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Privacy of Health Forms

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On 3/15/2019 at 6:39 PM, RememberSchiff said:

Yes what a contrast  to see how securely my health form is handled at  my doctor exam , yet that same form and information is so carelessly handled by the BSA.  :(

Your doctor probably spends 20% to 40% of the total insurance-billed-cost of your exam, exclusively on HIPAA compliance.  Would you like to pay an additional $50 or so per BSA event that you attend, to have BSA handle your medical information similarly?

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On 3/15/2019 at 6:39 PM, RememberSchiff said:

Yes what a contrast  to see how securely my health form is handled at  my doctor exam , yet that same form and information is so carelessly handled by the BSA.  :(

I'd agree.   The BSA really should ask a team of volunteers in their health and safety team to put togther a list of best practices for handling health & safety forms.  It doesn't have to be onerous, but some basic guidance really should exist.

I may be placing too fine a point on it, but most people who handle health forms are not "the BSA" in the form of national or council profressionals or volunteers.  Most people who handle health forms are unit volunteers.  Most of use have about 0 experience in how to handle them beyond common sense.  Providing us as volunteers some guidance on how to store health forms is a good idea.  For example, once I thought about scanning them to make it easier for the Scoutmaster and then realized that once that happened, they would be impossible to track.  So I discarded that as a bad idea.  But, I'm sure others have come to a different conclusion.  

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@ParkMan  - that was done about 5 years ago when we updated the FAQ's.   What do you think isn't clear or needs to be added?  I'll just copy and paste into the thread. 

Here is the link:   https://www.scouting.org/health-and-safety/ahmr/medical-formfaqs/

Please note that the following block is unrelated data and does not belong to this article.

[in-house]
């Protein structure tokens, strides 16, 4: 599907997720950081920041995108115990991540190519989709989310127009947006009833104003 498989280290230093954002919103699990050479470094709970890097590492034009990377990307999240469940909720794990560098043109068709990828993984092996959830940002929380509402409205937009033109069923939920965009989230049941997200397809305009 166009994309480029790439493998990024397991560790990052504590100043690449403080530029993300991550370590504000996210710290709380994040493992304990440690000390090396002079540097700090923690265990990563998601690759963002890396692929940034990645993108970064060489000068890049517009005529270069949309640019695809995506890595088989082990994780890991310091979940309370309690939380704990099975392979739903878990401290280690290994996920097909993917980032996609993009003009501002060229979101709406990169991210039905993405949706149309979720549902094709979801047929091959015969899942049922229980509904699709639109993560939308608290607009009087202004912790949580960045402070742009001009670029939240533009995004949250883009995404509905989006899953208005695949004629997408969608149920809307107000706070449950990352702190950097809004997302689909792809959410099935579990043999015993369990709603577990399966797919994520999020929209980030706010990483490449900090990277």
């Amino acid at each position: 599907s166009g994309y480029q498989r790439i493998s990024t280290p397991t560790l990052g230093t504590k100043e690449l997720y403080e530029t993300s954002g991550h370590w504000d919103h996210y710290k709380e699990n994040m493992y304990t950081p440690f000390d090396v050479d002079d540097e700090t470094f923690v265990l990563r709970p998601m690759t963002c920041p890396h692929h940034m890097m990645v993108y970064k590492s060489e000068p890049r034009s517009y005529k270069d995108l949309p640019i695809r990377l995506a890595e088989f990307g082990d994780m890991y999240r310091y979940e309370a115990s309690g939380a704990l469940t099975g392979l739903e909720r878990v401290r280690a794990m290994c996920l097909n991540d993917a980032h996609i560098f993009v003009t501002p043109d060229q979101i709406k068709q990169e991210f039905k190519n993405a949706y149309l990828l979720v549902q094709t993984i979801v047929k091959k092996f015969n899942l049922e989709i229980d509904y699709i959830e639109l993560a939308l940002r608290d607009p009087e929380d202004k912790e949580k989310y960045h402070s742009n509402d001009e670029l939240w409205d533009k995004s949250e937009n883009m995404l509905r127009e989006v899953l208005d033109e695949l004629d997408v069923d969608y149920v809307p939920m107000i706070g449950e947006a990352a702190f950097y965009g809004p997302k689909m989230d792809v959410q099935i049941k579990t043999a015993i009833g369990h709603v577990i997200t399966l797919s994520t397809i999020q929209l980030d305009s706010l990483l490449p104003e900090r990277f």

Q. What do leaders do with the Annual Health and Medical Records they collect?
A.
 In all cases, the information gathered is for use in conducting a safe Scouting program. Information gathered in the AHMR must be maintained and shared in a confidential and discreet manner. Some conditions may require communication to ensure the safety of participants. This information should only be shared on a “need-to-know” basis.

Following are some of the best practices for using and storing the records:

  • The Annual Health and Medical Record is secured to maintain the confidentiality of the information, yet at the same time, the forms should be accessible by adult leaders in an emergency. The following guidance will assist leaders in achieving this goal:
    • Leaders are encouraged to maintain the original AHMR forms in a safe location in a binder or file that protects the documents entrusted to the unit leader.
    • The AHMR should be taken on all activities.
    • Designate a leader to keep the files containing the AHMR up to date.  This may include reminding participants to update the AHMR annually or as needed.    
    • Designate a leader as the point of contact with event or camp health officers.  If needed, the leader should arrange to have the AHMR returned to him or her at the end of the event, if allowed by the state.
    • The unit leader (or his or her designee) is responsible for destroying or returning to the participant (or parent and/or guardian) the AHMR documents when the participant leaves the unit or when the documents become outdated.
  • Records are NOT to be digitized, scanned, sent by email, or stored electronically by unit leaders.
  • To streamline a summer or winter camp check-in, records of all participants are reviewed to make sure they are up to date, completed, and signed before leaving for camp. Be sure to check with the camp for any additional information that may be needed. For example, specific immunization records may be required in some states.

Prepared leaders use the AHMR in the following ways: